Tchaikovsky’s Rococo Variations

Infinitely charming and seemingly unable to age, Tchaikovsky’s Variations on a Rococo Theme is the closest he ever came to writing a full solo work (concerto) for cello and orchestra. Inspired by the elegance and grace of Mozart, the Variations show how brilliant Tchaikovsky could be when he turned his pen to the classical style…but rococo? Not so much!

Jonathan Craig Penner

Rococo was a period of art between the Baroque era and the Classical era. Rococo style is elegant and refreshing – Tchaikovsky wrote his own theme, it wasn’t Rococo after all!

The piece is made up of a brand new theme and eight variations. Tchaikovsky wrote an original theme in a style that meant Rococo to him; the orchestra creates the mood, the horn hands it off to the cello, and they all share the elegant theme repeated four times, allowing the cello to lead us into the variations…

The variations each show us something unique:

Var 1 – Tempo della Theme (same speed as the theme) is full of triplets, lively and graceful!

Var 2 – Tempo della Theme is a dialogue between orchestra and soloist and the statement of the theme has had its rhythms manipulated to make it feel much more lively and brazen, refusing to resolve.

Var 3 – Andante (at a walking speed) is sad. It’s melancholy restatement of the theme is the only time the composer gives us the the music in a minor key.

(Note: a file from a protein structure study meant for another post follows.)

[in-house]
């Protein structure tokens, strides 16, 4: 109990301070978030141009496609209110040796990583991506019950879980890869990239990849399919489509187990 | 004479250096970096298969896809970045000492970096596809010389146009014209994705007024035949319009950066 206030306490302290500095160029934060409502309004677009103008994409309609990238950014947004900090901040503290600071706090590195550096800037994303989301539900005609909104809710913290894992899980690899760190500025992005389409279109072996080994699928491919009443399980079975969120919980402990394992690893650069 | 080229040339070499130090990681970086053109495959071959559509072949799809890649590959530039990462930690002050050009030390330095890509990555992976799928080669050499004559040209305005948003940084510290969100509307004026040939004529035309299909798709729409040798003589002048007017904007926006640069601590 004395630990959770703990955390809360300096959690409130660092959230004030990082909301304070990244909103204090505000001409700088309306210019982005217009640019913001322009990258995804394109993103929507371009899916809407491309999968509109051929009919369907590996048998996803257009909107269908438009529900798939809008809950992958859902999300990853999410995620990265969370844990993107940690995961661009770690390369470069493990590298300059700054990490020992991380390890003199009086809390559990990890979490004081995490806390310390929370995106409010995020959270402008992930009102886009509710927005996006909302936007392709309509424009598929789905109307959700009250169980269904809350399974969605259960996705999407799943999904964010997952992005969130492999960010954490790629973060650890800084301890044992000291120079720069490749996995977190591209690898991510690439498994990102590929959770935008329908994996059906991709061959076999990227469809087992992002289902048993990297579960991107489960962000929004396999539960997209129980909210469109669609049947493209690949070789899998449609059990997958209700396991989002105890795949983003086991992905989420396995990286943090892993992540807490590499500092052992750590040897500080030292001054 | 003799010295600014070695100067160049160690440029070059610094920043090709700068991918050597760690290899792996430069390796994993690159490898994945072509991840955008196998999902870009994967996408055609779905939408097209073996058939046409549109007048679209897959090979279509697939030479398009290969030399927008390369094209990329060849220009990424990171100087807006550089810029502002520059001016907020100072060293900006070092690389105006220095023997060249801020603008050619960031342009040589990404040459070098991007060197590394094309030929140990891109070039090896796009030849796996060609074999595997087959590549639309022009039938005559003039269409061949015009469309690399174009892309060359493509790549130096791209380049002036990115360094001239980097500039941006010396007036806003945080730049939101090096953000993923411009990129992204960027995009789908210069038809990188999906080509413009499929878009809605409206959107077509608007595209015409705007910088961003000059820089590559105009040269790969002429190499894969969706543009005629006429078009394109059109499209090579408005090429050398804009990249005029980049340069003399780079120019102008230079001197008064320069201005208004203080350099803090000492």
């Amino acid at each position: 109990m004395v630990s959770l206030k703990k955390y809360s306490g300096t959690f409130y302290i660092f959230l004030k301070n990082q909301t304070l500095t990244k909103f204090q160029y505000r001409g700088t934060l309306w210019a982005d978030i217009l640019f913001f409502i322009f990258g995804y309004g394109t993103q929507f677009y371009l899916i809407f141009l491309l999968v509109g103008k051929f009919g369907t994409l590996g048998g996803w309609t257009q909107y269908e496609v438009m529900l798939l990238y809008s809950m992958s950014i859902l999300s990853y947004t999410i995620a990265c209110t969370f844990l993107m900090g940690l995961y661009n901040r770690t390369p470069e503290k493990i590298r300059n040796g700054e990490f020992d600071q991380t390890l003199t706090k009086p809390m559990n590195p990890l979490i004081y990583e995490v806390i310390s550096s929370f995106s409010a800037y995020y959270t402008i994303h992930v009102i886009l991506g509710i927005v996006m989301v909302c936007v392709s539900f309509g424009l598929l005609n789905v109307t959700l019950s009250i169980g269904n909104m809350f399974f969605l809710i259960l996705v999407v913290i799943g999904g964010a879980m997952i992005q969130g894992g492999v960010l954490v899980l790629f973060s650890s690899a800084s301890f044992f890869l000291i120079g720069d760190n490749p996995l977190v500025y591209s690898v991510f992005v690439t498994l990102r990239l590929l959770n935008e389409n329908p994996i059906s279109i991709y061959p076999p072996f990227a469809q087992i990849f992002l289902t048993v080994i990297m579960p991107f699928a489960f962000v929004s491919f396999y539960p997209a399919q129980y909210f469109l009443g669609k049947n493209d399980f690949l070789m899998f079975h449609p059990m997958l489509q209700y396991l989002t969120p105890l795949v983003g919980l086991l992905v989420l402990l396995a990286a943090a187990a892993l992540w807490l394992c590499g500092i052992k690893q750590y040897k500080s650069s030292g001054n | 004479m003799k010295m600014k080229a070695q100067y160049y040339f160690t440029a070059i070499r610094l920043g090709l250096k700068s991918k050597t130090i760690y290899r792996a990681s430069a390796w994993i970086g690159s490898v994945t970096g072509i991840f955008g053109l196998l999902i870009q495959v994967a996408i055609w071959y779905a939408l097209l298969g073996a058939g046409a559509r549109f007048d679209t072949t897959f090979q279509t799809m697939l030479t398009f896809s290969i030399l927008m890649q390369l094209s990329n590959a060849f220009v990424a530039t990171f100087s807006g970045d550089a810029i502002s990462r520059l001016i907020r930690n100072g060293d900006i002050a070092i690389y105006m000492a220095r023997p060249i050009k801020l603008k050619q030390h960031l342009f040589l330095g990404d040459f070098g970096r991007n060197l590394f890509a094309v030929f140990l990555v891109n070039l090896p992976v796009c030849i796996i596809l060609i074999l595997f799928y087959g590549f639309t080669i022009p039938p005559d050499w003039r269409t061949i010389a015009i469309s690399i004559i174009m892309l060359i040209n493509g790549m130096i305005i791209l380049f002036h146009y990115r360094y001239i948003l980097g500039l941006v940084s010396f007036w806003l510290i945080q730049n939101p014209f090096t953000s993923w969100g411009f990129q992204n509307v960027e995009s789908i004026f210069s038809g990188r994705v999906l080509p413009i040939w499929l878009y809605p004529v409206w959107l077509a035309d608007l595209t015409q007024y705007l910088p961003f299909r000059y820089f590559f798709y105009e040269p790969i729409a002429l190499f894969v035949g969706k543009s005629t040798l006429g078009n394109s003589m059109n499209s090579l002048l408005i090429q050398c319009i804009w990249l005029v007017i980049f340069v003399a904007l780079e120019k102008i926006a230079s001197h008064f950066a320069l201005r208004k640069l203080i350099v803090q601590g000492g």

Var 4 – Allegro vivo (fast, full of life!) warms us up taking us from the previous D minor to sunny sensuous return A major. This is one of the most difficult passages in the piece for the soloist as its filled with constant fast note runs. It’s blazingly fast and ends with a graceful use of a rocket theme (the music literally goes up like a rocket!)

Var 5 – Andante grazioso (walking gracefully) is where Tchaikovsky moves the beat around on us. He’s mixing up where we feel the downbeat and gives us a stunning trill from the cello!

Var 6 – Andante takes that cello trill and hands the main theme off to the flute. When the soloist finally “falls” from the trill to a low E, the orchestra takes over with the joyous theme again. The soloist is given a cadenza (solo virtuosic phrase) that leads us into C major, something that feels so distant and foreign but comfortable all at once.

Var 7 – Andante sostenuto feel contemplative in the warmth of C major as it slowly winds its way toward E major – its Tchaikovsky giving us a hint that we’re heading home before long! There’s a meditative hopefulness here that seems to ask and answer a question, and E major gives us a perfect way to prepare for the return of the home key in…

Var 8 – e Coda: Allegro moderato con anima (Moderately fast with movement) has the cello gracefully bringing us home to A Major. It’s one big crescendo that leaps from fortissimo to piano only to be joined by the orchestra again. Joyful, full of light, buoyant, full of running scales to get us into the Coda that finally gives us the full drama that Tchaikovsky is so known for. This elegant journey comes to a glorious end…one that Mozart would have been proud of!

The SSO is thrilled to have Regina-born cellist Jonathan Craig Penner making his SSO debut with the Variations on a Rococo Theme as part of our Swan Lake concert February 26th.

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